The disgraceful attacks on police and property over the weekend have little to do with a border in the Irish Sea and everything to do with thuggery.
Thirty petrol bombs were thrown at officers and three cars were set alight during rioting near the Rathcoole estate in Newtownabbey on Saturday night.
The disturbances followed trouble in Sandy Row and Londonderry on Friday, in which more than two dozen police officers were injured. Political condemnation of the violence was swift and universal.
But the reality is that irresponsible comments by some unionist politicians about the Irish Sea border and the fallout from Bobby Storey's funeral have contributed to a febrile atmosphere. This has then been hijacked by paramilitary elements.
Some unionists were late to spot the constitutional problems posed by a border in the Irish Sea.
They preferred to accentuate the benefits of access to both UK and EU markets, before belatedly sensing a sea change in loyalism and following suit.
There is, however, an onus on political representatives to be measured in their choice of language. Sadly, this is not always the case.
It is a fact of life that there are legitimate concerns about Northern Ireland's place within the United Kingdom.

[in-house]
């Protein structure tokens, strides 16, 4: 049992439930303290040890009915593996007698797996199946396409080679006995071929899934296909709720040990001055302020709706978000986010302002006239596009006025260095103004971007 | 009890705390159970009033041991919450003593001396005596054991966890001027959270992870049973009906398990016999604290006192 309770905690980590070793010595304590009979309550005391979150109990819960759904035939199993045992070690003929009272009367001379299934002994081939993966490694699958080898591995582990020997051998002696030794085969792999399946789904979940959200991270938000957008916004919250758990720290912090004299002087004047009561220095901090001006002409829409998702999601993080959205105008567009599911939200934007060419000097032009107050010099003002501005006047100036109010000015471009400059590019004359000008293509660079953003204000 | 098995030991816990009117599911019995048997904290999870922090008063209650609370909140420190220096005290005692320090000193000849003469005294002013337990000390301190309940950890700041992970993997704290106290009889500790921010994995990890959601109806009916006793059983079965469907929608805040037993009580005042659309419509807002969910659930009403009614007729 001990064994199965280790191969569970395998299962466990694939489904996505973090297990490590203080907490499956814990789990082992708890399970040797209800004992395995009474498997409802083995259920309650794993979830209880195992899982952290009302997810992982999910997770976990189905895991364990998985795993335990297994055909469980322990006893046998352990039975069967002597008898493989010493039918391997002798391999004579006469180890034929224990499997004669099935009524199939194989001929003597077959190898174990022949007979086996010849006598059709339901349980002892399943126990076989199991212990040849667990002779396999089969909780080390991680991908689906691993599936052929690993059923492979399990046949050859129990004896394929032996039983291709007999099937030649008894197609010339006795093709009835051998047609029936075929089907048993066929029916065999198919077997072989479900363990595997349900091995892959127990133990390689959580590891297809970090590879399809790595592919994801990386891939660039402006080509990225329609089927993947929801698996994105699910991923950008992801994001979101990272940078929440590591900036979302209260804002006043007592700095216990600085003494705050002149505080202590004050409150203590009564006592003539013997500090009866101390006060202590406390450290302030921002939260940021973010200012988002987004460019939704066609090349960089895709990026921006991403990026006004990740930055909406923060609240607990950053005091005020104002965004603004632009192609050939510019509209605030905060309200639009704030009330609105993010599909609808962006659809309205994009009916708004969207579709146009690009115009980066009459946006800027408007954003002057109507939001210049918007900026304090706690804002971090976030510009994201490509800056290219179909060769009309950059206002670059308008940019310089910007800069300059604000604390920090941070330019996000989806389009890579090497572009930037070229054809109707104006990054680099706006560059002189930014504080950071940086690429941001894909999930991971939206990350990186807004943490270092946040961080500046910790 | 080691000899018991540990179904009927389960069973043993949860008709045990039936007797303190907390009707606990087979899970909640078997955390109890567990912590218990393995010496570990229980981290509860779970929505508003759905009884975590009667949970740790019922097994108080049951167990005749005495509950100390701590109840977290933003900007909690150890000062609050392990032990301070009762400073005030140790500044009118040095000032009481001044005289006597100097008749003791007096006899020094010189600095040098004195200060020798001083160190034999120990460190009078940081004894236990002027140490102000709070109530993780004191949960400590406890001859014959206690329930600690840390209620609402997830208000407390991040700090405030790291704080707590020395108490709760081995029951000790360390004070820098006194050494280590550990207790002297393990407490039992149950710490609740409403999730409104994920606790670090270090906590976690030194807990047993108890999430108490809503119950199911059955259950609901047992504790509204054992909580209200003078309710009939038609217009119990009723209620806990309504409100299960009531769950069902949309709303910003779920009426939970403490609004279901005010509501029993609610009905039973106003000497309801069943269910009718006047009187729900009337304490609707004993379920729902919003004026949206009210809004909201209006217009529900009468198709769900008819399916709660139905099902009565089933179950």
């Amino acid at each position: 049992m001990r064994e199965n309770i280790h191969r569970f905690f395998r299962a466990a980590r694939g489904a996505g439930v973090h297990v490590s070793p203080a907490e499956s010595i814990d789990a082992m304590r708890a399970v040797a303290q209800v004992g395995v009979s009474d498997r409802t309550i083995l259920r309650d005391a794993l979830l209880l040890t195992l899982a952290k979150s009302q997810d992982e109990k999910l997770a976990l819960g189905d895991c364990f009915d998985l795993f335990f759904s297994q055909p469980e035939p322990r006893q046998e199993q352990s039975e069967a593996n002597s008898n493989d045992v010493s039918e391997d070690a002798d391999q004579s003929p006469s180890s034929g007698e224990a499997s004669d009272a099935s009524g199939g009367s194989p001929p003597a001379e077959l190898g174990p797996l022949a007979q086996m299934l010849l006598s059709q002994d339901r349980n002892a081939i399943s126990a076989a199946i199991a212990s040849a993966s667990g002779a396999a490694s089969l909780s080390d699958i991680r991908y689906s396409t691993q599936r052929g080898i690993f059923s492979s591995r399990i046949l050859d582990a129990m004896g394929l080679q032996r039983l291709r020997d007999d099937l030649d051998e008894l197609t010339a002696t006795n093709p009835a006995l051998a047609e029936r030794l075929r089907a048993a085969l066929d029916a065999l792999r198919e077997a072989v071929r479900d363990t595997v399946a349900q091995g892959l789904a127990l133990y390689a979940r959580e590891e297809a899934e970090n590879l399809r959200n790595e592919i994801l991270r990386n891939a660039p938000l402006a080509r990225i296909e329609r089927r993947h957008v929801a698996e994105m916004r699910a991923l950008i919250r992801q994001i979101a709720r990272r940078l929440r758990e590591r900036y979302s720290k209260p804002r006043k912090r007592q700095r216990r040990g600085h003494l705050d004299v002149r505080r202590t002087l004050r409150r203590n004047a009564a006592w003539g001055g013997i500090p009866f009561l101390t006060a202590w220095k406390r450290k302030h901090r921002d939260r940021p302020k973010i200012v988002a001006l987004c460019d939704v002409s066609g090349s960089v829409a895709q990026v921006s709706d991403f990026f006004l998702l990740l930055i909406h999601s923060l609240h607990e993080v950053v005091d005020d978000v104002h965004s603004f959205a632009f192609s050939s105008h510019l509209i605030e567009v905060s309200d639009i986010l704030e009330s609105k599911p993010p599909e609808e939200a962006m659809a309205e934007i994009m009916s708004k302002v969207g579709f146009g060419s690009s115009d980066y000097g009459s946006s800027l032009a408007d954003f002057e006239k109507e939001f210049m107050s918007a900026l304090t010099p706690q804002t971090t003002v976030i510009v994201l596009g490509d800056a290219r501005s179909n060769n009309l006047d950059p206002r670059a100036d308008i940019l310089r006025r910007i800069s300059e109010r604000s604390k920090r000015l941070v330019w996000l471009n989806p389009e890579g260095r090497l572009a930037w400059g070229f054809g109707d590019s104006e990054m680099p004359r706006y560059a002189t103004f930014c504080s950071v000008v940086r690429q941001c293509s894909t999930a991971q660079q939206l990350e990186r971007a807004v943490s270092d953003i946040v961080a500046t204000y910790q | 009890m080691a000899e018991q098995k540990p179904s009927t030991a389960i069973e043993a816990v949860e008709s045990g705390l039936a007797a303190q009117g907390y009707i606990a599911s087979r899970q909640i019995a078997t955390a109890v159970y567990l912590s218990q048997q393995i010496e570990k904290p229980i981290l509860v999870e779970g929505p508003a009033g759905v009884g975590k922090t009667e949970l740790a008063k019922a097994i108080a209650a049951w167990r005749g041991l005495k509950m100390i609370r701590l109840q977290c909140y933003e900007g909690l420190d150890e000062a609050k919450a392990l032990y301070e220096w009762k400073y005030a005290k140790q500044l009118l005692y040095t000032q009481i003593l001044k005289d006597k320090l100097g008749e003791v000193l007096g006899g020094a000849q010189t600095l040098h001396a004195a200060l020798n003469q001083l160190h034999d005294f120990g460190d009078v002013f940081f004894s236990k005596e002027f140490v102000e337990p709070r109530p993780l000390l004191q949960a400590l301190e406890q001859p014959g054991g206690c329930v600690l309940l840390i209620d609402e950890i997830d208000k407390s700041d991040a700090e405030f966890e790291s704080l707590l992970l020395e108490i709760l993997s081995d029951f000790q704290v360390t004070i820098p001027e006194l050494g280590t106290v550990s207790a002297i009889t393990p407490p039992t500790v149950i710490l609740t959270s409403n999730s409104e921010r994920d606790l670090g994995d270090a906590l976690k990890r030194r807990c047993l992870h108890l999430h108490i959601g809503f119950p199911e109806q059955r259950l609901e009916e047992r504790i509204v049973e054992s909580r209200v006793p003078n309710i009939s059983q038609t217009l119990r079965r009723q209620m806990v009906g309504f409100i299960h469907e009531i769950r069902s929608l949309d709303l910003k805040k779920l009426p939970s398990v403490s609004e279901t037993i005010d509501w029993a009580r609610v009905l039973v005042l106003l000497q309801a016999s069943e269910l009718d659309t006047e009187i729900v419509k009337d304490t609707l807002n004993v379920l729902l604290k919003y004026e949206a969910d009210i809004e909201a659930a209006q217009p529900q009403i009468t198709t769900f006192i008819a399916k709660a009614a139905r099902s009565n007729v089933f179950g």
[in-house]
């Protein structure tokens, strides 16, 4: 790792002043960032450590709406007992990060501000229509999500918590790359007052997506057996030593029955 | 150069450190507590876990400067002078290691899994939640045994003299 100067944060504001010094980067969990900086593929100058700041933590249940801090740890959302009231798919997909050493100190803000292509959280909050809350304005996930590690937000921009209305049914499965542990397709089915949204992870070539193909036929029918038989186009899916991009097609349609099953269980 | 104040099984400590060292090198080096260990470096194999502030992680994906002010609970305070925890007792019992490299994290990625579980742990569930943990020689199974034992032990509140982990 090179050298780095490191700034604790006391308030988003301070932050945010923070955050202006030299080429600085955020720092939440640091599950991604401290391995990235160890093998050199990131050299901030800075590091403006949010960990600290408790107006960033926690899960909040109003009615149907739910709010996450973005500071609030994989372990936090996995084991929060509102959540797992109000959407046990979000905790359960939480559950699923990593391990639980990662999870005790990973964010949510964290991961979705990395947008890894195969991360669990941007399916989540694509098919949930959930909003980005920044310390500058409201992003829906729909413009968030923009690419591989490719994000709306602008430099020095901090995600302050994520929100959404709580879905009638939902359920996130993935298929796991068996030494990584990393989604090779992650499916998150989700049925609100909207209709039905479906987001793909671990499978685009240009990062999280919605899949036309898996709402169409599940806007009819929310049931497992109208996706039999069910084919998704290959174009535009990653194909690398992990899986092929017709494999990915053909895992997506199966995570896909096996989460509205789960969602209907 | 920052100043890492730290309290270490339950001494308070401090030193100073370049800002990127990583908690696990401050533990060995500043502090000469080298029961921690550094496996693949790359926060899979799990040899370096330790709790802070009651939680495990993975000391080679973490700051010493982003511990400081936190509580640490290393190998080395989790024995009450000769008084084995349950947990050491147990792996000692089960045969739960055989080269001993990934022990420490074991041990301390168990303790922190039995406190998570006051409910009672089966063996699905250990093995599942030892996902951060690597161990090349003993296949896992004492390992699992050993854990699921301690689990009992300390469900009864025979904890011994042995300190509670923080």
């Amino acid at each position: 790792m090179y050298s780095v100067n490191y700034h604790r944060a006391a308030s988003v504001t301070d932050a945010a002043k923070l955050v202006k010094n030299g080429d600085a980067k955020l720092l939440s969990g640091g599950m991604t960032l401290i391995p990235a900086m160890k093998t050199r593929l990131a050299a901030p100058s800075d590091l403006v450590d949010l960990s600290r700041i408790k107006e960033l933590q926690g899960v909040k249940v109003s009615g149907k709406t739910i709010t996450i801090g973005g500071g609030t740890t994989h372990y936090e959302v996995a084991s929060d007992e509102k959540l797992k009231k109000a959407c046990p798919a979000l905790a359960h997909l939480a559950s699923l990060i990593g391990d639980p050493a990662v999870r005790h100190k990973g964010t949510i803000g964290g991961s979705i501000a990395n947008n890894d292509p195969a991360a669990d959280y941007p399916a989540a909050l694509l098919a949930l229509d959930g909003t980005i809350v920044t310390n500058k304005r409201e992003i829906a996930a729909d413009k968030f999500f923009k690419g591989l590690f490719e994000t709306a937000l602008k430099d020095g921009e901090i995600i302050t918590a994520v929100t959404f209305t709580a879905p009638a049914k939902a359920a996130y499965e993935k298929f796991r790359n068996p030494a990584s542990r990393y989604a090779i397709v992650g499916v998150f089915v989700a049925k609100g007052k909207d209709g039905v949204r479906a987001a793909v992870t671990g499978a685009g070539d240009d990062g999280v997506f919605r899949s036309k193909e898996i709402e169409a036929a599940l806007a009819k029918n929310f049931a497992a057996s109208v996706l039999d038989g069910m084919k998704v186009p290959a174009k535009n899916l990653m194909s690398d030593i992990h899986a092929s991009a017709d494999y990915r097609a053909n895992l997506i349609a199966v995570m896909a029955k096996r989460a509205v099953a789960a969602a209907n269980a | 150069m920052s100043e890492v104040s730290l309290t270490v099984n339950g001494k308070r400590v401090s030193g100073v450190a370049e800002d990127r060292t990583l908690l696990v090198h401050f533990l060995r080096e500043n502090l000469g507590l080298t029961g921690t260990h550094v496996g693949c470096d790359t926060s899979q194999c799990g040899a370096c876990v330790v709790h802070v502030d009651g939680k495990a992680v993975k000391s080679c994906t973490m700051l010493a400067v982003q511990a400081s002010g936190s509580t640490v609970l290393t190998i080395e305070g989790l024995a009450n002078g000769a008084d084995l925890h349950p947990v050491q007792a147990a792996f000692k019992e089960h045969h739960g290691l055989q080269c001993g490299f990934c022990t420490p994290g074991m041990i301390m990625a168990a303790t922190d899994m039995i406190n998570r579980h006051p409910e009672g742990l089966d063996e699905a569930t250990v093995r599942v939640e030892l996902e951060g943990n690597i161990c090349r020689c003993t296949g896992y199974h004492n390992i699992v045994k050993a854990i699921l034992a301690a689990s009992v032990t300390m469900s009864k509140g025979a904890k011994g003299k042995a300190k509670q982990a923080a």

The prospect of a SNP "supermajority" in next month's elections to the Scottish parliament will, inevitably, lead to calls for a second independence referendum. An independent Scotland would leave Northern Ireland as part of a much smaller, and arguably weaker, Union.
Add fears over the border in the Irish Sea and you have the makings of a perfect storm.
However, street violence is a pointless distraction when the only actions that could allay such concerns are conducted between sovereign governments.
Unfortunately, Northern Ireland doesn't loom large in Boris Johnson's thinking, while the Prime Minister's standing among unionists has never fully recovered from his multiple Brexit betrayals.
Meanwhile, as always, it is the PSNI who are caught in the middle.
Whatever Simon Byrne's role in the Storey funeral, or even his suitability for the job, it can never justify attacks on his officers.
Violence develops a momentum of its own, to the point where it becomes self-perpetuating.
The job of politicians is to try to remove the root causes of violence, not inflame them.
That means a reasoned debate, not a race to lowest-common-denominator, dog-whistle politics. It would also help if politicians, such as Gerry Kelly, accepted that the debate about Irish unity is just that, a debate, and not a fait accompli, much less a stick with which to beat unionists.